King Salman’s grand display of power and riches was truly ridiculous … real leadership does not require such dressings and trimmings to sit itself legitimate. The kingdom has become a devolution onto itself, a caricature of capitalism gone extreme.

This visit was a display of wealth to exert political pressure onto governments - no more, no less.

 Tasnim: For almost two years, the Yemeni civilians have been targets of cruel attacks and airstrikes by the Saudi-led coalition. Yemen’s Legal Center for Rights and Development, an independent monitoring group, has recently put the civilian death toll at 12,041, including 2,568 children and 1,870 women. According to the United Nations, nearly 3.3 million people in Yemen, including 2.1 million children, are acutely malnourished because of the war and total siege imposed on them. They include 460,000 children under age of five with the worst form of malnutrition, who risk dying of pneumonia or diarrhea. Why is the international community so indifferent to the heinous crimes committed by the Al Saud regime in the Arabian Peninsula country?

Shakdam: You have first to understand that the international community  - and I’m referring here to international agencies and bodies, are more often than not slave to the funding they receive, and this essentially means that they sit under the control of Saudi Arabia. If you recall how the kingdom threatened to withdraw all funding from the United Nations should the Secretary General insist on flagging Riyadh as serial human rights offenders, then you can see what rules really govern the international community.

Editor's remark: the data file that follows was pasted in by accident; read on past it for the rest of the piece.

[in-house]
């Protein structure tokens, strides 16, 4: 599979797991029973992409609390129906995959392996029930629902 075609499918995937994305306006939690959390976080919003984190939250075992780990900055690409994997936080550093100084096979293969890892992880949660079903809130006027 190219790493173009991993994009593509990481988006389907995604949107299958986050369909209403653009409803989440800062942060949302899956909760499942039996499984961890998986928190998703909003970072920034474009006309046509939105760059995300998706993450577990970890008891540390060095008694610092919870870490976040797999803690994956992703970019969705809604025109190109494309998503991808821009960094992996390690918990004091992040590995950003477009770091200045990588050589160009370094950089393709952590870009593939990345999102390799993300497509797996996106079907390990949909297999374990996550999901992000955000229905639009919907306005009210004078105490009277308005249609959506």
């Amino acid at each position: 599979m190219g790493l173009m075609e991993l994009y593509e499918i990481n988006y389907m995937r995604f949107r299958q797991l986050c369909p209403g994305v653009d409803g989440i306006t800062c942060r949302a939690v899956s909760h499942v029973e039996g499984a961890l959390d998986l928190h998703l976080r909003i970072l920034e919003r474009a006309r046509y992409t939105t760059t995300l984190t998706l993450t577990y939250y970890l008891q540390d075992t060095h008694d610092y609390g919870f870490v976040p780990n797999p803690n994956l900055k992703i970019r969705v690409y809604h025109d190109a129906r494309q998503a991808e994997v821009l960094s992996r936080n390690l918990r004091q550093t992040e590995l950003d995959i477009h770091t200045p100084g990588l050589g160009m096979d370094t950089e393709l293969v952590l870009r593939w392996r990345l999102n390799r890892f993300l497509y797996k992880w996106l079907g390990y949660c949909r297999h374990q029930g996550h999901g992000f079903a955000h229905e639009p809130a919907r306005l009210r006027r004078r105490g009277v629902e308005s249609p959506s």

Numbers and statistics have been played with in Yemen as well. The death toll the UN is admitting to is really not a reflection of reality. There is such a desire to cover up truths it’s actually sickening. Yemenis are being murdered in their sleep and the world is using euphemism.

Another matter worth considering is the fact that the United Nations is not only enabling but actually acting complicit to odious war crimes as it continues to entertain and orchestrate Saudi Arabia’s humanitarian blockade on Yemen. If not for the UN, Yemen would not be starving.

Yemen has been savagely thrown to the fires of war and the world has looked on without so much of a whisper of condemnation, all for the sake of money!